As It Happens

Searching for 44 Canadians buried near Vimy Ridge - before the land is developed

A Canadian researcher is trying to find the remains of 44 Canadian soldiers who died while attacking Vimy Ridge 97 years ago - before the field he believes they are buried in is developed as an industrial park....
Listen10:33
A Canadian researcher is trying to find the remains of 44 Canadian soldiers who died while attacking Vimy Ridge 97 years ago - before the field he believes they are buried in is developed as an industrial park.
Norm Christie, a former member of the Commonwealth War Graves Commission, says the soldiers, from the battalion known as the "Canadian Scottish" are buried in a mine crater, and lie some six metres below the surface of what is now a potato field. Mr. Christie says most of the soldiers called Manitoba home.

The municipality of Arras would like to develop the area as an industrial park, so Mr. Christie hopes to find the grave before that happens.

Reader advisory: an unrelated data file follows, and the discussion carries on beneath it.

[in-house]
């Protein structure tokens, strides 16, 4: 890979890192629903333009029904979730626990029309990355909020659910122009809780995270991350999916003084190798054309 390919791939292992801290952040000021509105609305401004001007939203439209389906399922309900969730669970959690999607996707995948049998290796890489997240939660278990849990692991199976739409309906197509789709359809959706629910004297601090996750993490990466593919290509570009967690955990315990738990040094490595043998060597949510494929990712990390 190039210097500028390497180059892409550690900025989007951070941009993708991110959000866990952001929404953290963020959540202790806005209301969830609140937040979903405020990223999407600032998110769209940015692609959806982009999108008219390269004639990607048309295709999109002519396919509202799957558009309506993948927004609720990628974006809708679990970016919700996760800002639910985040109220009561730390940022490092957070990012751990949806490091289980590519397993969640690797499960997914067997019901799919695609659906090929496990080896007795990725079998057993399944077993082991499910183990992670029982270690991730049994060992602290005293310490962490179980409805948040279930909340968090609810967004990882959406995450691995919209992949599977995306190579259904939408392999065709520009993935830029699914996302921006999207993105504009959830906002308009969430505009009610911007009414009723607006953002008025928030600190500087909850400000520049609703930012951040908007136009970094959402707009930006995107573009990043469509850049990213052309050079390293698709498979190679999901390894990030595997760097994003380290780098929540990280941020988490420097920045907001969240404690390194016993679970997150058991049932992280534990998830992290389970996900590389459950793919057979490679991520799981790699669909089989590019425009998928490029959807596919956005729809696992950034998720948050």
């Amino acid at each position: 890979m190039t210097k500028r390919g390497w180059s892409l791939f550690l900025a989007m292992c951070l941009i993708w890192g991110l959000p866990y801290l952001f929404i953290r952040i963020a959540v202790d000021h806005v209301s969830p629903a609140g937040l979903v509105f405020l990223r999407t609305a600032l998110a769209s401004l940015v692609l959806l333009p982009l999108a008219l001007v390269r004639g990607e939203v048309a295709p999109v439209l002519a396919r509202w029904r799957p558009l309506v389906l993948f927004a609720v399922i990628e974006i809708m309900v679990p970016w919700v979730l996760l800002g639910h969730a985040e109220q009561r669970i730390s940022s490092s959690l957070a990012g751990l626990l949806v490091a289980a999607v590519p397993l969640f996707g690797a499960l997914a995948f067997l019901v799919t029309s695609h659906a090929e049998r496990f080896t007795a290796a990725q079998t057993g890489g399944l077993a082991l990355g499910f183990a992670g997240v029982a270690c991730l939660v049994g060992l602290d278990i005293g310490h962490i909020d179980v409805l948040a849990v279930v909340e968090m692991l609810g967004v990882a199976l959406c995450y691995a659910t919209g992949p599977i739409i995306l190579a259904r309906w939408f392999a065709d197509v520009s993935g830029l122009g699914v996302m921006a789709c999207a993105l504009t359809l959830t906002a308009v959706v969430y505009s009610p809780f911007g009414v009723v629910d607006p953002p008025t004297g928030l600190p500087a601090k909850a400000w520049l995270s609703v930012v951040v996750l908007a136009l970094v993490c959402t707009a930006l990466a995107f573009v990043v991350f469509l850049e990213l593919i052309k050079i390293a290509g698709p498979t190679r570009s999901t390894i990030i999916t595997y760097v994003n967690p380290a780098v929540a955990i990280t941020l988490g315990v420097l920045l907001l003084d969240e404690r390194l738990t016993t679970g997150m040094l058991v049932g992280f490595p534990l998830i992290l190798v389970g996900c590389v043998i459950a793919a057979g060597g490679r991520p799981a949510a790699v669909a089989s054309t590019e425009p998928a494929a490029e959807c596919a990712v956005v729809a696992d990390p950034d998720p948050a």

He tells host Rick MacInnes-Rae that the kilted soldiers of the Canadian Scottish had successfully broken through the front lines of the German defenses. Almost 100 of the 650 men attacking were killed in the battle. "That's a success, by First World War standards," he says.

According to records, 44 of the men were buried in a makeshift grave called CA-40, but its location has become a mystery. Mr. Christie believes he now knows where it is.

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He's hoping to be able to search the ground using radar, and retrieve the remains by matching them to DNA of family members. The regional government in France has been very co-operative in his quest, he added, so he's optimistic he'll get a chance to look.

But he cautioned the remains are in an area riddled with undetonated bombs. "It can be very, very dangerous," he says.

(Canadians in a support trench at Vimy. Photo Canadian War Records Office/Canadian War Museum)




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